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Economies of interest this week - 24 February 2012

Written by Sam Coxhead on February 24th, 2012.      0 comments

4:15 PM (NZT)
The Australian Economy:
The release this week of Reserve Bank of Australia (RBA) monetary policy meeting minutes, confirmed the recent market moves. The RBA is happy with the current level of the cash rate, given the improved global outlook. Looking forward the data will be considered, and if frailities return to the international arena, there is room to ease the cash rate further. The Chinese HSBC manufacturing numbers (a key index of the health of the Chinese economy), improved and has now stabilised off it lows, although it does still indicate a contracting environment. Chinese authorities this week also cut the banks Reserve Requirement Ratio. This has the effect of freeing up lending, in an effort to maintain growth at a reasonable level. Given the close relationship between the Chinese economy and demand for Australia’s exports, this is viewed as a positive for Australian demand. The shakey nature of the leadership of the ruling Labour party has been exposed this week, with another head to head likely to play out between Rudd and Gillard. Markets like certainty, and this could potentially slow demand for Australian dollars in the short term. Next week sees the release of retail sales numbers on Wednesday, and building and capital expenditure data Thursday.
 
The US Economy:
A quiet week so far in the US. Existing home sales numbers were close to expectations and the weekly jobless claims numbers at 351k continuing their recent stronger trend. Next week sees a return to a busy economic calendar with an array of numbers to create noise. Of note will be preliminary GDP numbers on Wednesday and manufacturing data on Thursday. FED chairman Ben Bernanke also gets to speak on Wednesday, at his semi-annual monetary policy report to the House Financial Services Committee. As usual, his words will be very closely followed. Interestingly the yield on US debt has started to move a little higher this week, and could be the start of a move back closer to normality, which in theory would be US dollar supportive.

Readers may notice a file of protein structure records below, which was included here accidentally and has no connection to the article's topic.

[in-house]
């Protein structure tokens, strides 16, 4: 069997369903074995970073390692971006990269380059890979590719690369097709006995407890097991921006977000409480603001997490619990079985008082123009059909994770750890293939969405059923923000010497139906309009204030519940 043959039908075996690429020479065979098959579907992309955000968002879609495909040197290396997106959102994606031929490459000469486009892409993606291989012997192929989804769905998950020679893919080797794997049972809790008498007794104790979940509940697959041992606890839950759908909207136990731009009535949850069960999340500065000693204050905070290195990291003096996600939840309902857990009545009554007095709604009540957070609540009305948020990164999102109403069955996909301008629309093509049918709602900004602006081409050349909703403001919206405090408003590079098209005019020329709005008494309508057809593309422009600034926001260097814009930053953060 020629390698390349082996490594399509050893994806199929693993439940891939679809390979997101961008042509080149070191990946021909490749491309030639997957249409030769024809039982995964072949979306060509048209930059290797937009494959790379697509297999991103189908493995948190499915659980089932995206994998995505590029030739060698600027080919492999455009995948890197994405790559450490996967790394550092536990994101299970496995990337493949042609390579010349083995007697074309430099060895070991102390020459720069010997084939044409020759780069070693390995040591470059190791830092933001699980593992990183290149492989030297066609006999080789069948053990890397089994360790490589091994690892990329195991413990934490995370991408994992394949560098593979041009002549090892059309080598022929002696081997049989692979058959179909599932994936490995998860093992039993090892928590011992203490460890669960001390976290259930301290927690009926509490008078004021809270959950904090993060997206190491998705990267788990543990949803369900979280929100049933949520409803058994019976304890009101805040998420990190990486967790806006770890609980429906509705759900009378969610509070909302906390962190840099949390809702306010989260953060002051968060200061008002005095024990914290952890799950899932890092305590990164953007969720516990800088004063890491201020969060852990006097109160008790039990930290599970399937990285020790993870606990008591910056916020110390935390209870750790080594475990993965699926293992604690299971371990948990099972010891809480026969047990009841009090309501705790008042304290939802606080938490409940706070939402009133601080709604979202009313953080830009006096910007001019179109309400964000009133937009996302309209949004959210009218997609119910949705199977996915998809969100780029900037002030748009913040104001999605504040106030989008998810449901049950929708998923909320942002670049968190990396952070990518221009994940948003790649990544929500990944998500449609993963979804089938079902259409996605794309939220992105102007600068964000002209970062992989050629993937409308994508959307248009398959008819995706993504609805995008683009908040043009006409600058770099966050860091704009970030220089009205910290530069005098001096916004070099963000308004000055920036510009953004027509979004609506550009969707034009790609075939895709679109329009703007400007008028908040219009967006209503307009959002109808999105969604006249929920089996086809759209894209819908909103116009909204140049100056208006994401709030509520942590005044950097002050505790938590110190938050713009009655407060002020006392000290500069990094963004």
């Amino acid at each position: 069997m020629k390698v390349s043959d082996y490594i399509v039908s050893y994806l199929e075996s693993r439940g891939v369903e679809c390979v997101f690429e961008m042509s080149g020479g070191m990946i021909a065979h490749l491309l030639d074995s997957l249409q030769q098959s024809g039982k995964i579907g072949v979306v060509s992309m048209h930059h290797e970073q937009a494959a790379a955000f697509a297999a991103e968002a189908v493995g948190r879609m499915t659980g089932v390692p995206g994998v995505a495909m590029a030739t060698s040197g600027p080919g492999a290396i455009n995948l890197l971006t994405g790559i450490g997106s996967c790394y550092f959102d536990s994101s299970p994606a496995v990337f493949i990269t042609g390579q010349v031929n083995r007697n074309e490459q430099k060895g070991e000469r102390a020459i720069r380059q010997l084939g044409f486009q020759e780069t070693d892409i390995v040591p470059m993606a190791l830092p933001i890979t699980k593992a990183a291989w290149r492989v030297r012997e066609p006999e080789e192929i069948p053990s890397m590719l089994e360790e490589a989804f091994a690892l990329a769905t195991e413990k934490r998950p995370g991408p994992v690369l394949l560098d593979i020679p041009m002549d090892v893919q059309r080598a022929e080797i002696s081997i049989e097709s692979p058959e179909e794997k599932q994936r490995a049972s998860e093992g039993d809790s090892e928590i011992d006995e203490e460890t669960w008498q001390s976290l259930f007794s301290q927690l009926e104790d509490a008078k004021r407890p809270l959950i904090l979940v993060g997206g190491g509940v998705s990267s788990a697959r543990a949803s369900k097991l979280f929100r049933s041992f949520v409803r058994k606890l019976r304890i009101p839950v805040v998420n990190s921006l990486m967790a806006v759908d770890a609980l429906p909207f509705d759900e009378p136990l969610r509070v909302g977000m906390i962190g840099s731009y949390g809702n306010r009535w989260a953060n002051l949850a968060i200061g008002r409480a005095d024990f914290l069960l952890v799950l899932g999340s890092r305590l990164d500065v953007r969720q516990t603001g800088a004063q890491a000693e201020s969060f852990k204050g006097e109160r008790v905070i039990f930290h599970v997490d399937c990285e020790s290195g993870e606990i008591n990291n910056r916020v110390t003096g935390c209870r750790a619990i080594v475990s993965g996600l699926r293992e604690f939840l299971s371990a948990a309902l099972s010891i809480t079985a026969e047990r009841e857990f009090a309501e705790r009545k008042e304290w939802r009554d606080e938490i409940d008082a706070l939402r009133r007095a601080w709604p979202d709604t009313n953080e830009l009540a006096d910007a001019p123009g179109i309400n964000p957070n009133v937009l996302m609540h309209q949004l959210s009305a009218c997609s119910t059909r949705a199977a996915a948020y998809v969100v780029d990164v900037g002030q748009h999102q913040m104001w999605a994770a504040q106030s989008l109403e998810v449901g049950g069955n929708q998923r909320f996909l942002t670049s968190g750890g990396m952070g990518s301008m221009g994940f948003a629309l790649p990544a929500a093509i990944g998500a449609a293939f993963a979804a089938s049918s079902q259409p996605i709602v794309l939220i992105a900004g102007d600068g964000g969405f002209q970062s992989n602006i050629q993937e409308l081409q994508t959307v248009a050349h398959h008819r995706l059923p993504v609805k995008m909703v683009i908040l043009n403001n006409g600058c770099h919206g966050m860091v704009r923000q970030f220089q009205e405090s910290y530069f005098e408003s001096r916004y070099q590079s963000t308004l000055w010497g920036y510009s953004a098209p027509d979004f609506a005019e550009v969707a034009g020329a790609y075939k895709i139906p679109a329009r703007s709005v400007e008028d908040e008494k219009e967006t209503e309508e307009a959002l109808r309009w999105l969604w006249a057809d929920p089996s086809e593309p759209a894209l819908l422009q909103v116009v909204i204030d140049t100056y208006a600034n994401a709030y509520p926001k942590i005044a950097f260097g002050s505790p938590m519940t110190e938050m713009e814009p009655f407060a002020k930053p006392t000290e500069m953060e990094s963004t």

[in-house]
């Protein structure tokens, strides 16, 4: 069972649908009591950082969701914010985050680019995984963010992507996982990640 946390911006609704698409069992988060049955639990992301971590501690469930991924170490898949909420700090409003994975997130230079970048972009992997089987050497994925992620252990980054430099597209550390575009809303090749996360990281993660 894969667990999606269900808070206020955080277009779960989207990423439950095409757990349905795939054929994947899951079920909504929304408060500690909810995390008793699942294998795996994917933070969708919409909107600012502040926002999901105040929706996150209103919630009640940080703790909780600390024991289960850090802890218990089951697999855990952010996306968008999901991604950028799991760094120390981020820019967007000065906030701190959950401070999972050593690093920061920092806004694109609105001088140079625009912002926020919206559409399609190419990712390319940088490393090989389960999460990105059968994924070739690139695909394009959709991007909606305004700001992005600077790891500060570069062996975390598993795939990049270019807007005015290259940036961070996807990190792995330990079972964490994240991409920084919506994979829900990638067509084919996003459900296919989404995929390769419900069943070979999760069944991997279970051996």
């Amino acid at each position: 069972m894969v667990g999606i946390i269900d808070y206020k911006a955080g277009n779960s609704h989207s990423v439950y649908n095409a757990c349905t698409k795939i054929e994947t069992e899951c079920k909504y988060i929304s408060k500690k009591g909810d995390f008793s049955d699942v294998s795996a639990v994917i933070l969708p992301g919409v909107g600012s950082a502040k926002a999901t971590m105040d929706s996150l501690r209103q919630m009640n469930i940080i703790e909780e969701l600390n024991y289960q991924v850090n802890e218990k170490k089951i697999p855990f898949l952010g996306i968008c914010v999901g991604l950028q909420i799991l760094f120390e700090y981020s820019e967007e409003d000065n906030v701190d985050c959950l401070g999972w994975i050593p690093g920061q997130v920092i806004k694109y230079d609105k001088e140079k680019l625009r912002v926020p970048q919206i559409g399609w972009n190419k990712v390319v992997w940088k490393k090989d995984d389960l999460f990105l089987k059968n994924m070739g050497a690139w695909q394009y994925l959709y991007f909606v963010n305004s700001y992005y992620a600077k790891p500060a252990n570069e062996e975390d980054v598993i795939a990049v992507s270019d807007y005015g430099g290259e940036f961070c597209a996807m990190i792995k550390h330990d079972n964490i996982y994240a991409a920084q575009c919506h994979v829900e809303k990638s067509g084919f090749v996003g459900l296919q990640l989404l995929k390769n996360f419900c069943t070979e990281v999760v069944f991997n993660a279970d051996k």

The UK Economy:
A relatively quiet week in the UK for economic data. Interestingly the Bank of England (BOE) monetary policy meeting minutes revealing a board vote split of 7-2, with 2 members voting for 75billion worth of extra quantitative easing (QE), as opposed to the 50 billion that was passed. This voter split hints towards the bias remaining in place for further QE, and chipped away at some of the demand seen for GBP at the start of the week. Revised GDP numbers later today round out the week, and are expected to come out at -.2% for the final quarter of 2011. Next week is also relatively quiet in the UK, with just manufacturing data Thursday and housing and construction numbers on Friday.
 
The New Zealand Economy: